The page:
What is a cornea?
The cornea is a thin, clear layer of the eye that covers the iris (the coloured part of the eye) and the pupil. It looks just like a contact lens and it is the size of a 1 cent piece. It is a vital part of the eye. Light first penetrates the corneas, becomes focused by the lens, and is then projected onto the retina where the stimulation becomes interpreted as a visual picture by the brain. In addition to its optical functions, the cornea forms part of the outer protective layer of the eye and maintains the shape and integrity of the eyeball. In order to perform at its optimum, the cornea must remain crystal clear and have the correct shape.
What are the consequences of corneal disease or injury?
Should the cornea become cloudy from disease, injury or any other cause, one’s vision will become dramatically reduced and sight can be lost. Severe damage of the cornea also impairs the protection of the eye from the drying environment and from infection. Corneal disease and corneal injuries lead to blindness in millions of people worldwide and is a common cause of poor vision in South Africa.
Who needs a cornea transplant?
Adults, children and even babies may need a transplant because of cornea failure due to:
How great is the need for cornea and eye tissue?
Despite hundreds of corneal graft surgeries taking place each year in South Africa, the need is ever increasing and unfortunately never satisfied. To date, the use of artificial materials for corneal transplants has been unsuccessful. As a result, patients awaiting corneal transplants depend solely on the gift of tissue donation. If you choose to donate the whole eye instead of the cornea alone, the white of the eye (sclera) can also be used for other types of eye disease.
What is a cornea transplant?
A corneal transplant is a delicate, micro-surgical procedure that replaces a disc segment of an injured or diseased cornea with a similarly shaped piece of healthy donor cornea. The operation has an extremely high success rate.
Who can be a cornea donor?
Anyone can be a donor. Individuals often believe that they have to have good vision in order to donate; however, the truth is that corneas can be used even if a donor wears glasses. Persons under the age of 18 require parental permission. The exclusions are as follows: positive virology results for infectious diseases such as HIV/AIDS, Hepatitis B or C and Septicemia.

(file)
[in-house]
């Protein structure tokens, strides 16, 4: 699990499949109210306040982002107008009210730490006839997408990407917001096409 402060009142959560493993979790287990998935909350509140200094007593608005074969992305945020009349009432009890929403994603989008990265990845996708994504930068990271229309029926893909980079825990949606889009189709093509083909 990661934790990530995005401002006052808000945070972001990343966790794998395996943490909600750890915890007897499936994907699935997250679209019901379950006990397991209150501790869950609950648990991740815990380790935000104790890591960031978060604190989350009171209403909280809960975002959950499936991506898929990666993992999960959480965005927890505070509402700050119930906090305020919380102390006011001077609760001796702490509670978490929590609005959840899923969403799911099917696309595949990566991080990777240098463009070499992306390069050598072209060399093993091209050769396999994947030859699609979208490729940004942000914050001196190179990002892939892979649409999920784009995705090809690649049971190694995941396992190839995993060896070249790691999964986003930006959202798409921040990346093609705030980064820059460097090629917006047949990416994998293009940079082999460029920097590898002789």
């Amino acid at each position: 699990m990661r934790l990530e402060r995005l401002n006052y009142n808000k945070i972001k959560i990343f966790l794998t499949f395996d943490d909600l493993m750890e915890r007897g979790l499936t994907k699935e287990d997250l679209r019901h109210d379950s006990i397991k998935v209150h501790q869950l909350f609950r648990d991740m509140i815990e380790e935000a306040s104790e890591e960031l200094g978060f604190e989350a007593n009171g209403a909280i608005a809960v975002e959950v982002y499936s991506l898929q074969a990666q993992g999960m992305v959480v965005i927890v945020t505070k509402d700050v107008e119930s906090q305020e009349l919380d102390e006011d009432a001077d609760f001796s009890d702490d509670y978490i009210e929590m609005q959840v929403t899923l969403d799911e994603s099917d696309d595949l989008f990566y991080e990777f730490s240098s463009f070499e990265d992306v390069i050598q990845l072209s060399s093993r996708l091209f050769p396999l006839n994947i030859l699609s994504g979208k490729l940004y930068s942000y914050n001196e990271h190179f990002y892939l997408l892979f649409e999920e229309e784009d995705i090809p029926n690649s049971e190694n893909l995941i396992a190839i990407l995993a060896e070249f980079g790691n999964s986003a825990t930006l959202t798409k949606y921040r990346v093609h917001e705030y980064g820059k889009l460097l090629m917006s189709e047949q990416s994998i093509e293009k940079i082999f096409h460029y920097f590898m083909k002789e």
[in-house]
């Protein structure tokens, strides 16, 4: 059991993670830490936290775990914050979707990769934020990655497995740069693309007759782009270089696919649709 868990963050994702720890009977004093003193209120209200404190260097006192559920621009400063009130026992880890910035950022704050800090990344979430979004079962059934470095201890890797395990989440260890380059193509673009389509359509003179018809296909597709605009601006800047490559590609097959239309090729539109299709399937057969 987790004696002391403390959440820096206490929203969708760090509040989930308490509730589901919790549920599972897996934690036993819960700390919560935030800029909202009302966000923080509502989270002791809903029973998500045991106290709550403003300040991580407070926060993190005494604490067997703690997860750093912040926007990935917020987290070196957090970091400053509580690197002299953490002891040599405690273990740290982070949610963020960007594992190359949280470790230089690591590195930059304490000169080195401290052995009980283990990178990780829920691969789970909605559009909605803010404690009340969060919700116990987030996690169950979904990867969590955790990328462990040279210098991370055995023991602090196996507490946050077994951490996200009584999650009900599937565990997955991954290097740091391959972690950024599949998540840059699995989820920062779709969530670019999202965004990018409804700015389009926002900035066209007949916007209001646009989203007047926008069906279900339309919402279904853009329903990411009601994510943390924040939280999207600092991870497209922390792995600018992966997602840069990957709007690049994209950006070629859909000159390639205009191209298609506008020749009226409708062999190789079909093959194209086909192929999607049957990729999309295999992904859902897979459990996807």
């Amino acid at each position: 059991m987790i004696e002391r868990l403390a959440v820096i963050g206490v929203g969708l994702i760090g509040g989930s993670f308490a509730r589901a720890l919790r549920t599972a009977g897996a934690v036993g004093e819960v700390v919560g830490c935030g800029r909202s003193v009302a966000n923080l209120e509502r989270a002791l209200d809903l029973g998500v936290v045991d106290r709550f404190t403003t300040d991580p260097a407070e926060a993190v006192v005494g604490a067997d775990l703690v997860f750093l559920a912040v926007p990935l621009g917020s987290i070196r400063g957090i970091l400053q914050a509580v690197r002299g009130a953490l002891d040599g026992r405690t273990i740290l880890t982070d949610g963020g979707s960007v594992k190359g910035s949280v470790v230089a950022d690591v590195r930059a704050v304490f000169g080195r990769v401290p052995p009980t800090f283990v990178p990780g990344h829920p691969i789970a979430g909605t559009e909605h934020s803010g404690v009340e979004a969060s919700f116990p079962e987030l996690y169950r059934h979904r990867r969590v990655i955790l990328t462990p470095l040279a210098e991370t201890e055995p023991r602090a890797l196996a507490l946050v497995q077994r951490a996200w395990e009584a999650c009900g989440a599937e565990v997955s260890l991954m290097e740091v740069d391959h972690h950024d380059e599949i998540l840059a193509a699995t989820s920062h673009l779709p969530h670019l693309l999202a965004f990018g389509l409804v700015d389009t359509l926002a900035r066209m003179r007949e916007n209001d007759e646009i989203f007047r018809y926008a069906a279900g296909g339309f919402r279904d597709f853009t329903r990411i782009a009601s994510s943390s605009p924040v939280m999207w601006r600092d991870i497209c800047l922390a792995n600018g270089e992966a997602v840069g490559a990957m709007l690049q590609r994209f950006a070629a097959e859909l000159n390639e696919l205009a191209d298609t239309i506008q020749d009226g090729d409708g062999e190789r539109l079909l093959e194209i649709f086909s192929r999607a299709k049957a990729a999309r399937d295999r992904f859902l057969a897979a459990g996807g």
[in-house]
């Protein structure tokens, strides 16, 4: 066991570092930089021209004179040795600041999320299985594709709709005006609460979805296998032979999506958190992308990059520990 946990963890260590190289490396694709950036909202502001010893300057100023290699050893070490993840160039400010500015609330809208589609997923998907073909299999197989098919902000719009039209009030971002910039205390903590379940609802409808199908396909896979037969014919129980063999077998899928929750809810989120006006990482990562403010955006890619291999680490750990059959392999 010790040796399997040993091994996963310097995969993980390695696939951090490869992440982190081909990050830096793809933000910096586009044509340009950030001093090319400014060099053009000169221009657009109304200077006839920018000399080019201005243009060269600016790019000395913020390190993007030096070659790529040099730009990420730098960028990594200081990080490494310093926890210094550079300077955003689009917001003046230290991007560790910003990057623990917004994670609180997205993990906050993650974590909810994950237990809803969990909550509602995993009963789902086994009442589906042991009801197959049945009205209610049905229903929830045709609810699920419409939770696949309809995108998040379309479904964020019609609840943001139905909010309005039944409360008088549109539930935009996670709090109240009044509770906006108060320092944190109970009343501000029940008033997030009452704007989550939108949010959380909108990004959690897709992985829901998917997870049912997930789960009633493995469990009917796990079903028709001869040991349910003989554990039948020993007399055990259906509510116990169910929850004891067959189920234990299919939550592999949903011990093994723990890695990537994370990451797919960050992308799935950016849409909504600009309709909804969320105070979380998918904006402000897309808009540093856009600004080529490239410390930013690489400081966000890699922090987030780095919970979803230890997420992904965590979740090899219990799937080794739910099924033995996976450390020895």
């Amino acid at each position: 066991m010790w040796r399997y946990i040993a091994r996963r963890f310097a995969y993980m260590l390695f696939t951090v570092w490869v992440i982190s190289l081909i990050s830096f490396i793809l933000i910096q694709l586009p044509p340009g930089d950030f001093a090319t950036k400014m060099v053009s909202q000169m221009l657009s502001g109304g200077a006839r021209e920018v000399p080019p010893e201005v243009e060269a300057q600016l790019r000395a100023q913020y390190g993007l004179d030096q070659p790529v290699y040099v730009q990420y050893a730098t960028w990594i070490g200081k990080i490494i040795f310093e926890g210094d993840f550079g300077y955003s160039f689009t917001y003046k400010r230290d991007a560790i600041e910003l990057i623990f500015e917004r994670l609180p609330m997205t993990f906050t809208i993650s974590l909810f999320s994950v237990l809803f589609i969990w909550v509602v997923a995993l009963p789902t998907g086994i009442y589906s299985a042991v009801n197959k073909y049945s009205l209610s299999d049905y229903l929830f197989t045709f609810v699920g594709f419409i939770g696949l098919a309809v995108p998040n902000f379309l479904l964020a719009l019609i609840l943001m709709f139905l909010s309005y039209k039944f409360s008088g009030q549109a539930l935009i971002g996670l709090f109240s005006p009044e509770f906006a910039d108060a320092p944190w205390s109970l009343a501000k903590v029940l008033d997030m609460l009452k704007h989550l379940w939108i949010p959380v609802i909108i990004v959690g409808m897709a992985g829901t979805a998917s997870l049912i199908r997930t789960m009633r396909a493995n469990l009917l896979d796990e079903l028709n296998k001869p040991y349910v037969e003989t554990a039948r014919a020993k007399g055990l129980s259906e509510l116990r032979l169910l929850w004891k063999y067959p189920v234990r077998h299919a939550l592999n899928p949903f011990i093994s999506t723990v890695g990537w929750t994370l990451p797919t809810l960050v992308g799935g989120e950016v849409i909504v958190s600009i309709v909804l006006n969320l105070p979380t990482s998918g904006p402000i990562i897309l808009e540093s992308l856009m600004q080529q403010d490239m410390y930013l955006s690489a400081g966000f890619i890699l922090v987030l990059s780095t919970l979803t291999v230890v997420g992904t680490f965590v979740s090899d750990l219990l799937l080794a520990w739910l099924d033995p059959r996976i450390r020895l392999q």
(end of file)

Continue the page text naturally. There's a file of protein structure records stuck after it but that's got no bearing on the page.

When and how are the corneas removed?
Ideally, corneas need to be removed within 6 to 12 hours after death. The procedure is performed by trained Eye Bank Technicians and can be carried out at the mortuary, at the undertaker, at the hospital, or even at the home. Because the procurement is performed mere hours after death, there is no delay in funeral procedures.
How soon will the donated corneas be used for transplantation?
A corneal transplant is usually performed within 1 to 10 days after donation, depending on the completion of testing, the location of the receiving hospital and the preparation of the selected recipient.
What happens to the corneas if they are found to be unsuitable after procurement?
All donors and corneas are carefully evaluated. Less than 1% of corneas previously donated to the bank have been deemed unsuitable for transplant. In the unlikely event of this occurring, the Eye Bank has a policy regarding the medical discarding of tissue through an established hospital procedure.
If I donate my loved ones eyes or corneas, can we still have an open casket funeral?
Yes. Great care is taken to preserve the appearance of the donor. Following donation, it is very difficult to notice that anything looks any different. Any funeral option is available to the family, including a viewing. Donor families are encouraged to discuss their funeral arrangements, times and circumstances with the Eye Bank staff in order for their wishes to be respected and adhered to.
Do corneal transplant and scleral graft recipients pay for their tissue?
Donated tissue is procured by trained personnel. Thereafter, it is carefully stored in preservation media and is transported to the Eye Bank where it is placed in a temperature regulated refrigerator. The tissue is then evaluated for infections and imperfections before being made available for recipient selection and allocation, with the assistance of an evidence based computer allocation process. The tissue is then transported to the requesting hospital in a controlled environment with tracking procedures to ensure its safe arrival. Naturally, this process involves utilising sterile, disposable consumables, employing professional staff and possessing the necessary refrigeration and support resources for the efficient operation of the service. As a result, a fee is levied for the tissue in order to cover costs and ensure the development of the Eye Bank, which is an essential and community driven health care resource within the province. Patients receiving grafts and transplants within state hospitals receive tissue that is paid for by that state hospital. Private hospital patients belonging to medical aid schemes receive tissue that is usually reimbursed by the scheme.